Monday, March 28, 2016

Recommendations for Faith Formation

For far too long, I've let "perfection be the enemy of the good" in preventing me from publishing this post because it wasn't perfect yet. Now I offer it to you as-is.

This blog post is in response to an email I received a couple of months ago from a homeschooling mother:

"Dear Katherine, 
What do you use for catechism and faith formation?"

I answer the question from the perspective of an adult convert with a preference toward the traditional Latin Mass (Extraordinary Form) who has been a parent for only nine years.

While "faith formation" seems to me a rather modern term used in parishes to describe their children's catechism classes on Sundays, it is an excellent description for forming the faith of our children, as opposed to the intellectual learning of catechesis. These are two practices which are each needed, a hand and glove together.

Faith Formation

I think that faith formation deserves its own blog post and one which I'm even less qualified to write. In short, the longer I parent, the more I think that forming the faith requires leadership of the father, modeling of both parents, and living the faith day in and day out. I don't recommend any particular device to memorize prayers; instead, I recommend praying as a family in a routine way throughout every day, morning, mid-day, and evening, if possible. I think the best way to learn about the Mass is to attend Mass frequently. I can't emphasize enough the importance of the father's own religious practices: his attendance at Mass, not just Sundays but holy days of obligation and mid-week Masses when possible; his leading of prayers (morning offerings, holy rosary, act of contrition); his frequenting of Confession; his reading of spiritual reading for his own growth. On one hand, a mother's hand is the hand that rocks the cradle and rules the world, but on the other hand, societal studies and my personal experience show that a father's religious practices have the more profound impact on children (who grow into adults).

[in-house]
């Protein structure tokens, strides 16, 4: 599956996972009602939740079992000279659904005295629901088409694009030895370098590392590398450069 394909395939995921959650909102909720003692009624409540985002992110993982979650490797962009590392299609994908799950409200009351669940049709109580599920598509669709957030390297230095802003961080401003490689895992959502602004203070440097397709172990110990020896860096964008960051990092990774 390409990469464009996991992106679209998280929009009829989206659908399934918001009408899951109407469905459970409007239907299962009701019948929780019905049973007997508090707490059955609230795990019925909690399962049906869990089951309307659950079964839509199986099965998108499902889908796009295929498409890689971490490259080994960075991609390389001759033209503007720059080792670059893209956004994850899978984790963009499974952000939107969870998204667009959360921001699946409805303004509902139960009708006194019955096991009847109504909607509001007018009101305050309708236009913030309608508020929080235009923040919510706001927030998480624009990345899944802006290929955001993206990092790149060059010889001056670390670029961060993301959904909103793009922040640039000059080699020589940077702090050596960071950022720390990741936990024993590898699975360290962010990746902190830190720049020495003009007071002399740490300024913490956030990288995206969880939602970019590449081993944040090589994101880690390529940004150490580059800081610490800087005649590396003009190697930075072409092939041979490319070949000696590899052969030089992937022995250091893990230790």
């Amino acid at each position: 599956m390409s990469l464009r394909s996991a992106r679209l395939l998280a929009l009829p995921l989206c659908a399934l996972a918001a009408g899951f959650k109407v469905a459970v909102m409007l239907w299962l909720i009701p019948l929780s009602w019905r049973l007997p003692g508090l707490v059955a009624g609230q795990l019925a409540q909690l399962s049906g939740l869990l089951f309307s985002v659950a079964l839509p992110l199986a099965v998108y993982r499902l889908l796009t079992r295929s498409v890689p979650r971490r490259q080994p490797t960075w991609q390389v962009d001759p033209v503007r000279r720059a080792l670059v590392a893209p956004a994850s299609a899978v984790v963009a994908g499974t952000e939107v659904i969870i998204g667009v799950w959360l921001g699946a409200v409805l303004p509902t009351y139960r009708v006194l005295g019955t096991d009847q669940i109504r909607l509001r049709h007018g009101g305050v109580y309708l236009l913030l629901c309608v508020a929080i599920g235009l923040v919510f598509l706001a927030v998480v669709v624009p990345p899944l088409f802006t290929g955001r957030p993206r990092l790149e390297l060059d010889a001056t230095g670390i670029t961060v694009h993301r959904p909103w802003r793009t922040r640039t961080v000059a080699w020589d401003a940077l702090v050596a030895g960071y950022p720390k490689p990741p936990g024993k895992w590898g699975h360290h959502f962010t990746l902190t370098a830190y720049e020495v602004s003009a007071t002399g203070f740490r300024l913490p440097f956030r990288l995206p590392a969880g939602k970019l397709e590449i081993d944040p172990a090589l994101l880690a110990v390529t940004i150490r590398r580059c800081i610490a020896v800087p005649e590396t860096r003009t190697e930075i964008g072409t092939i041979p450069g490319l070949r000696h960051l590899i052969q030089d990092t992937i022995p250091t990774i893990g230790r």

I prefer catechisms that require voice-to-ear teaching, leading to meaningful conversations, not books of busywork that include drawing pictures, word searches, and dot-to-dots. 

I cobble together my children's catechism program and can only speak so far to what I've done through grade 3.

Each year, my catechetical formula has been to have the children read through:
  • Scripture daily,
  • one formal catechism book, 
  • one book teaching the (old) Mass, 
  • and various saint books.